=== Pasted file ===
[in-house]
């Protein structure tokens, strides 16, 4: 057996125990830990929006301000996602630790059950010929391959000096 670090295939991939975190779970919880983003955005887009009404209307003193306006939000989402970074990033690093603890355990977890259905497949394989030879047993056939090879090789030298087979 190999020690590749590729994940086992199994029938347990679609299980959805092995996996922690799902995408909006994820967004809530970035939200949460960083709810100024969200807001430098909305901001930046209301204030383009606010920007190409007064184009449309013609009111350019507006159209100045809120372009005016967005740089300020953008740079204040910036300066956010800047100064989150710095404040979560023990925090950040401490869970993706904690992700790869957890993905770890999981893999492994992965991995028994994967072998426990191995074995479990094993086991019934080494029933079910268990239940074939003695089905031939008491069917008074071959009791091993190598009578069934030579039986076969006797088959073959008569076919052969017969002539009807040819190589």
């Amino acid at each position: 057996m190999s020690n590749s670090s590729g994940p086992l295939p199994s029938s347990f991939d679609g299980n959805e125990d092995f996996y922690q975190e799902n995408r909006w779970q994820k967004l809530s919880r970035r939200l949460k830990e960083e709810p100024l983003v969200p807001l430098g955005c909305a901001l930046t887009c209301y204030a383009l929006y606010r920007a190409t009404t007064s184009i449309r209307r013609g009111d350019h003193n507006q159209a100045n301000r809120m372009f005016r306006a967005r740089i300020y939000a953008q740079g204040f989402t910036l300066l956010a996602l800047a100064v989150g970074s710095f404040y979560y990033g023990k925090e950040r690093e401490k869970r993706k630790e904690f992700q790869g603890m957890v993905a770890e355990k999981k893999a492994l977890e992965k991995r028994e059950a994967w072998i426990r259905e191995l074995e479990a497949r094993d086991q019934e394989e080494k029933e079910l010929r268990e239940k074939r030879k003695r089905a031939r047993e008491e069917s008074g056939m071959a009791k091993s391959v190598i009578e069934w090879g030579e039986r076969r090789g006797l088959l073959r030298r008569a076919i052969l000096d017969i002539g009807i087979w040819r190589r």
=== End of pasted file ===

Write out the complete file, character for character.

[in-house]
């Protein structure tokens, strides 16, 4: 057996125990830990929006301000996602630790059950010929391959000096 670090295939991939975190779970919880983003955005887009009404209307003193306006939000989402970074990033690093603890355990977890259905497949394989030879047993056939090879090789030298087979 190999020690590749590729994940086992199994029938347990679609299980959805092995996996922690799902995408909006994820967004809530970035939200949460960083709810100024969200807001430098909305901001930046209301204030383009606010920007190409007064184009449309013609009111350019507006159209100045809120372009005016967005740089300020953008740079204040910036300066956010800047100064989150710095404040979560023990925090950040401490869970993706904690992700790869957890993905770890999981893999492994992965991995028994994967072998426990191995074995479990094993086991019934080494029933079910268990239940074939003695089905031939008491069917008074071959009791091993190598009578069934030579039986076969006797088959073959008569076919052969017969002539009807040819190589």
């Amino acid at each position: 057996m190999s020690n590749s670090s590729g994940p086992l295939p199994s029938s347990f991939d679609g299980n959805e125990d092995f996996y922690q975190e799902n995408r909006w779970q994820k967004l809530s919880r970035r939200l949460k830990e960083e709810p100024l983003v969200p807001l430098g955005c909305a901001l930046t887009c209301y204030a383009l929006y606010r920007a190409t009404t007064s184009i449309r209307r013609g009111d350019h003193n507006q159209a100045n301000r809120m372009f005016r306006a967005r740089i300020y939000a953008q740079g204040f989402t910036l300066l956010a996602l800047a100064v989150g970074s710095f404040y979560y990033g023990k925090e950040r690093e401490k869970r993706k630790e904690f992700q790869g603890m957890v993905a770890e355990k999981k893999a492994l977890e992965k991995r028994e059950a994967w072998i426990r259905e191995l074995e479990a497949r094993d086991q019934e394989e080494k029933e079910l010929r268990e239940k074939r030879k003695r089905a031939r047993e008491e069917s008074g056939m071959a009791k091993s391959v190598i009578e069934w090879g030579e039986r076969r090789g006797l088959l073959r030298r008569a076919i052969l000096d017969i002539g009807i087979w040819r190589r």